French President Emmanuel Macron and Ivory Coast President Alassane Ouattara announced over the weekend that France is working towards loosening supervision of the currency.

The new currency, ECO, is part of France’s plan to rebuild relations with its former African colonies.

The current CFA franc – “Colonies Francaises d’Afrique,” or French colonies in Africa – is pegged to the euro, and the former colonies have had to store 50 percent of their foreign currency reserves with France in return for France guaranteeing the currency.

The ECO will still be pegged to the euro, but West African nations won’t have to store half of their reserves with France anymore.

Ouattara noted that the adoption of the ECO will foster more business-oriented relations, free from colonial influence.

The ECO will initially only be used in the eight West African nations, while the CFA will remain in use by the six Central African nations – five of which are also former colonies of France.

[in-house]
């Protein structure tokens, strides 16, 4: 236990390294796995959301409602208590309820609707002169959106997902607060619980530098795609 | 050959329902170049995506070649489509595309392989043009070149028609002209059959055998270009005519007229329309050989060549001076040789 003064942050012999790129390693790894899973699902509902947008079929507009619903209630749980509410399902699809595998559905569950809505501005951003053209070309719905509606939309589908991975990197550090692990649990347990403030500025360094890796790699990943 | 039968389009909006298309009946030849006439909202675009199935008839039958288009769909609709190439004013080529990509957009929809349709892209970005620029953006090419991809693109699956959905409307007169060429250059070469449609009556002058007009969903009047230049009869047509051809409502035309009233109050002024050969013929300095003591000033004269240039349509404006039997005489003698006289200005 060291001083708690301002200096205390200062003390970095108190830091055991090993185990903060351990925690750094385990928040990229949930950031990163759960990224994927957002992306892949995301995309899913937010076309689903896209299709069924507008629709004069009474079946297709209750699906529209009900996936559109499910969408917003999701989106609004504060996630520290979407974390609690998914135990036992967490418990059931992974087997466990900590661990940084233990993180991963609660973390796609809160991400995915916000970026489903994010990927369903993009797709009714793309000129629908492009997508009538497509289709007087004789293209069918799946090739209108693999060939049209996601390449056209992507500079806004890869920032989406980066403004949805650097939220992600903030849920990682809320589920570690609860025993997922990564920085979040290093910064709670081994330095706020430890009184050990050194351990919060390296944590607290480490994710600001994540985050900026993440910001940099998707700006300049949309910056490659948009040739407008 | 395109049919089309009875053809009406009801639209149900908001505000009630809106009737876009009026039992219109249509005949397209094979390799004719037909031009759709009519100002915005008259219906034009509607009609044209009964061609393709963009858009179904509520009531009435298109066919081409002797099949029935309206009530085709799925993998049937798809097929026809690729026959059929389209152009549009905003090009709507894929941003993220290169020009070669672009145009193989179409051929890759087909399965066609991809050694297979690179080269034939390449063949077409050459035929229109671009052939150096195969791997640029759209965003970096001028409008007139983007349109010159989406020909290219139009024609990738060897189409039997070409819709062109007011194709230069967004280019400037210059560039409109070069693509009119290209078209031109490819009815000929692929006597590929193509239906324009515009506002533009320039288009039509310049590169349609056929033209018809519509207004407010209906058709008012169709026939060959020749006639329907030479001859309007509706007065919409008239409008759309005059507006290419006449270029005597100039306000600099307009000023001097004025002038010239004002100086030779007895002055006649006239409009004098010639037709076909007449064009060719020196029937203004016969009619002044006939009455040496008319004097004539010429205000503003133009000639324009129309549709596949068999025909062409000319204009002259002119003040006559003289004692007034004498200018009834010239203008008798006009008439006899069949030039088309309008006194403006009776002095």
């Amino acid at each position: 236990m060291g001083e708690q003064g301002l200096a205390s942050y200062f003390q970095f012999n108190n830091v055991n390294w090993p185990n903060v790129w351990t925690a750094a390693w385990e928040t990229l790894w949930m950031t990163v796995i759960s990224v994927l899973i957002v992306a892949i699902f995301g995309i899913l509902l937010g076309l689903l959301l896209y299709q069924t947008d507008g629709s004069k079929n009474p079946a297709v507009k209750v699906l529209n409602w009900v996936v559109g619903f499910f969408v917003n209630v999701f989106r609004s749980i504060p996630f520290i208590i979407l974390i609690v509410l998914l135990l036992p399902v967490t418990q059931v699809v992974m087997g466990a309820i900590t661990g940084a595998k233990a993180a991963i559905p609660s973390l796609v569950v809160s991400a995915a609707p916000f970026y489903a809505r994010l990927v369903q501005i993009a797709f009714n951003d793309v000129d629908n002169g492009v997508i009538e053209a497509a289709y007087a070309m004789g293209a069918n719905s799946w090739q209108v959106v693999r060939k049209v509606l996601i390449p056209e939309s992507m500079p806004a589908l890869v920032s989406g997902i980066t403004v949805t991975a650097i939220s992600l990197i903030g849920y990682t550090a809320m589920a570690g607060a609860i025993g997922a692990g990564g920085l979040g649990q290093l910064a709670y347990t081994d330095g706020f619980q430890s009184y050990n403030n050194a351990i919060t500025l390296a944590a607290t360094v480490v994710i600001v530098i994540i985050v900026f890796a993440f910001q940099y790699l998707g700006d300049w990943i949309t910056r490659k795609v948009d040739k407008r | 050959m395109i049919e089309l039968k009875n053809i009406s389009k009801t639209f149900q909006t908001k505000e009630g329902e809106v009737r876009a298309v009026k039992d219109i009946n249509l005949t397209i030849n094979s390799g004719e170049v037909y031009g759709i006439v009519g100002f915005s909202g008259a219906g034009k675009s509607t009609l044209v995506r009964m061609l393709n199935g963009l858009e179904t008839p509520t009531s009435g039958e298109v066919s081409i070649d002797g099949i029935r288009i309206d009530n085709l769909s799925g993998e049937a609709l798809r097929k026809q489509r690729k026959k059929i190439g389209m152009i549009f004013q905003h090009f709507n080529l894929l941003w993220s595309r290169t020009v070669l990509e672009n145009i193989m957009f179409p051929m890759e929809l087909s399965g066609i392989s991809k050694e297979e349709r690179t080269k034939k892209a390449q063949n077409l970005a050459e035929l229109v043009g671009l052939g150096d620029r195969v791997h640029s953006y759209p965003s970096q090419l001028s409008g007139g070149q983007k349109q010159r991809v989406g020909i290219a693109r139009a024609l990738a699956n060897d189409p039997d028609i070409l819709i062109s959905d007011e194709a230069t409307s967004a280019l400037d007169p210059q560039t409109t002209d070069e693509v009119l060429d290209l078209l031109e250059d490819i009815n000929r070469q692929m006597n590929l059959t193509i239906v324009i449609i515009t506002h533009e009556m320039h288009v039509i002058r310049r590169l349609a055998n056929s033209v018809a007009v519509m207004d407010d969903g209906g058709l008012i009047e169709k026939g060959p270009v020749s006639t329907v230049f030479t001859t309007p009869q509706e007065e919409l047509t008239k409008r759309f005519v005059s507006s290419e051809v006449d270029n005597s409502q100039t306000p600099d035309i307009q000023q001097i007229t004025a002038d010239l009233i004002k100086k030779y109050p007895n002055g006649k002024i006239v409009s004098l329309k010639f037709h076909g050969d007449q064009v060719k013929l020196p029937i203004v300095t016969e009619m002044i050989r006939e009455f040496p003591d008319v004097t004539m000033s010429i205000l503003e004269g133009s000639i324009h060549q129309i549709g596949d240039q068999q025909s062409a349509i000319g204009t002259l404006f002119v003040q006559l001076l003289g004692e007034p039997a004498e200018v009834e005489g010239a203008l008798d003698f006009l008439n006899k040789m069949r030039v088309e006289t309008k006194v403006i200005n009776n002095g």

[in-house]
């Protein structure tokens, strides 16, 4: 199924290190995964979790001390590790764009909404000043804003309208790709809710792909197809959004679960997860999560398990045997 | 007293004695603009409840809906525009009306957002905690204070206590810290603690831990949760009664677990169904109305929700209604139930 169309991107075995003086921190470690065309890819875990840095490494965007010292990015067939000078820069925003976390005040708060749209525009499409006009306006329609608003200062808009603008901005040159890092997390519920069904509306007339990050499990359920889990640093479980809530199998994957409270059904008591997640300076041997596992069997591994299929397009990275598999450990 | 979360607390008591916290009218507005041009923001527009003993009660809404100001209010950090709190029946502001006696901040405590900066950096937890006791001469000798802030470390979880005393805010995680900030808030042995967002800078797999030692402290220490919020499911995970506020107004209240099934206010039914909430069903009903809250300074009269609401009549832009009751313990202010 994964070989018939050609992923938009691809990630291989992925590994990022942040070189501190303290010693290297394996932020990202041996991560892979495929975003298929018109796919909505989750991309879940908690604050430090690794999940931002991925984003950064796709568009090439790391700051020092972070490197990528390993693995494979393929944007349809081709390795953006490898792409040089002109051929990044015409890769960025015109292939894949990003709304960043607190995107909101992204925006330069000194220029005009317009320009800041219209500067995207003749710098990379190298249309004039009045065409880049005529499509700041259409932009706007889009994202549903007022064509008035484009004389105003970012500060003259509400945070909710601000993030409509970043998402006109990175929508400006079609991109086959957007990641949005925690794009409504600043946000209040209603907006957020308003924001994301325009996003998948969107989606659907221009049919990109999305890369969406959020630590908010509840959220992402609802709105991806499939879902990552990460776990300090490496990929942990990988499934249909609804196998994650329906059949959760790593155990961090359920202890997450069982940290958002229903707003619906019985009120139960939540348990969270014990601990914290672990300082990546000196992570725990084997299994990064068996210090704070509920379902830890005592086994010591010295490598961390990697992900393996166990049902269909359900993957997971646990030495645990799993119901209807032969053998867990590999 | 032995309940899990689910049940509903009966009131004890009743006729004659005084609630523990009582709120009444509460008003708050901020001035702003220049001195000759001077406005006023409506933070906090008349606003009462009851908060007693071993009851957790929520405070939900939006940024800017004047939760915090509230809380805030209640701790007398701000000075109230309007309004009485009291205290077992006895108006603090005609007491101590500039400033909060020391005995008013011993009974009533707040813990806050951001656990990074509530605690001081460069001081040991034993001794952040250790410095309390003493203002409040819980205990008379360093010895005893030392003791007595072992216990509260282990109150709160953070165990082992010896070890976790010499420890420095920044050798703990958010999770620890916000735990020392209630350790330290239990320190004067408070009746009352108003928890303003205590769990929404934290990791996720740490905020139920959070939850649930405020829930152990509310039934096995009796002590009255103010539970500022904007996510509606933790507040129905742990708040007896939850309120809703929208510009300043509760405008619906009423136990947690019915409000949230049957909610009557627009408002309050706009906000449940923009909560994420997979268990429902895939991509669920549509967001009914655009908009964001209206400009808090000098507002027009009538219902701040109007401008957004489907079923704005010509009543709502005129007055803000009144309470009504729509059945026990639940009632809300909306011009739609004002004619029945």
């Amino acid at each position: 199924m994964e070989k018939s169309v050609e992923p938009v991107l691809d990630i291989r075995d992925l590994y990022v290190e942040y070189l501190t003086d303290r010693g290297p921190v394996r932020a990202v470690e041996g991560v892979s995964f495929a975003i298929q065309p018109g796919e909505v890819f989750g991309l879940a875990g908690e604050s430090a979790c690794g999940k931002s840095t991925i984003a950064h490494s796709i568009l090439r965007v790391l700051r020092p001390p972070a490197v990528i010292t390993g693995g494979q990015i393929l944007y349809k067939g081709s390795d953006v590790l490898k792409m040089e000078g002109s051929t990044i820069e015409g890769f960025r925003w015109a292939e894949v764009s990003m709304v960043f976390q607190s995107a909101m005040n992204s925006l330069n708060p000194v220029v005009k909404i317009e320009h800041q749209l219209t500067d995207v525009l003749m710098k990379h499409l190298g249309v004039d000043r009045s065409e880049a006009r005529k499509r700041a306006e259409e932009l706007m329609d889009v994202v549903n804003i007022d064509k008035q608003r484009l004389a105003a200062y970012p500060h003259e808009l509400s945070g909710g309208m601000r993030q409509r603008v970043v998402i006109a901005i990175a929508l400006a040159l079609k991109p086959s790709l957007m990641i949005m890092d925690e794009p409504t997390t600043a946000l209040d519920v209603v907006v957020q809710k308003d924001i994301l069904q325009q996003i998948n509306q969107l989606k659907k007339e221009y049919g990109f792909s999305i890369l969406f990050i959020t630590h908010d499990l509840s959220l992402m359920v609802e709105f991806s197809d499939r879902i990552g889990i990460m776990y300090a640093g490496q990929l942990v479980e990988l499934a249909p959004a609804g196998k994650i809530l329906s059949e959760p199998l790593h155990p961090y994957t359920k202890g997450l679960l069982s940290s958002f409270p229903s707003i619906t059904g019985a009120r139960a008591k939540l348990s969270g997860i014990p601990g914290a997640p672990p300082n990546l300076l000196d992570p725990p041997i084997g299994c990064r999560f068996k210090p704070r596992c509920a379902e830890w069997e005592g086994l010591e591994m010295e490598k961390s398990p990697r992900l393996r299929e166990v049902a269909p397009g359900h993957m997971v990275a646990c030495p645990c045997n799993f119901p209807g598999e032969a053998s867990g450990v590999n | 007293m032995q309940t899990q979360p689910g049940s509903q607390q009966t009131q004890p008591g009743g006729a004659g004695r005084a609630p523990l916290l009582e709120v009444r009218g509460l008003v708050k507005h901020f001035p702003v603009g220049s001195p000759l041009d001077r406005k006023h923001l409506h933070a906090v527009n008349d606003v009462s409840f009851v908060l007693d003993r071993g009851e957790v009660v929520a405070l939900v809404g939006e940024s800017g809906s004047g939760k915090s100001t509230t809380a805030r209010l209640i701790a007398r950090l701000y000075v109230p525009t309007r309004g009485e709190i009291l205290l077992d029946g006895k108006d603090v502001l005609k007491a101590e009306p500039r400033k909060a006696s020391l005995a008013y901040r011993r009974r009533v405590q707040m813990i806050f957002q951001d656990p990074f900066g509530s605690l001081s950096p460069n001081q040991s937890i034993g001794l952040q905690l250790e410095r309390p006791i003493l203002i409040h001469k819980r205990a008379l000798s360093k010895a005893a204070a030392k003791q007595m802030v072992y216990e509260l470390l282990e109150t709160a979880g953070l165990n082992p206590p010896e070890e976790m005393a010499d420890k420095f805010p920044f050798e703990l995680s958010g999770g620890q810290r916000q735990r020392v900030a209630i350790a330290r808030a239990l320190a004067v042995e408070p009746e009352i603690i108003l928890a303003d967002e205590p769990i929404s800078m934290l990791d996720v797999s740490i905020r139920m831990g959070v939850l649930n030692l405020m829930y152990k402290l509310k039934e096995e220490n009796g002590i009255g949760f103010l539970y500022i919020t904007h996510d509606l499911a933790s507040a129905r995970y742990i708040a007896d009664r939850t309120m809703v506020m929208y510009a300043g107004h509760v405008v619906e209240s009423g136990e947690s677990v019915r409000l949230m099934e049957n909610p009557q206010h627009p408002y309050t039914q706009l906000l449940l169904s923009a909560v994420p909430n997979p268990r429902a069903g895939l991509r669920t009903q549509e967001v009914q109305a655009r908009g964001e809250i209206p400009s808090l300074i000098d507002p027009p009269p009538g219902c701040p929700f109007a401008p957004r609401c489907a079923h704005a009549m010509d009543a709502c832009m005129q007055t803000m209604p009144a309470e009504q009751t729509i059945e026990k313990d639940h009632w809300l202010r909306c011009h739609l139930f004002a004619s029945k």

One Step Forward

Uzbekistan’s recent parliamentary elections were marred by irregularities, even as the country allowed “greater tolerance of independent voices,” election observers from the Organization for Security and Co-operation in Europe (OSCE) said Monday, Radio Free Europe/ Radio Liberty reported.

Preliminary figures showed the Liberal Democratic Party of Uzbekistan (LDPU) as the winner of the Dec. 22 elections, the first polls since Shavkat Mirziyoyev was elected president nearly three years ago.

OSCE observers said that there were signs of progress, but noted several shortcomings such as restrictive political debate rules and problems with the vote count.

“The elections took place under clearly improved legislation and greater tolerance of independent voices but did not yet demonstrate genuine and full respect for election-day procedures,” said George Tsereteli, president of the OSCE Parliamentary Assembly.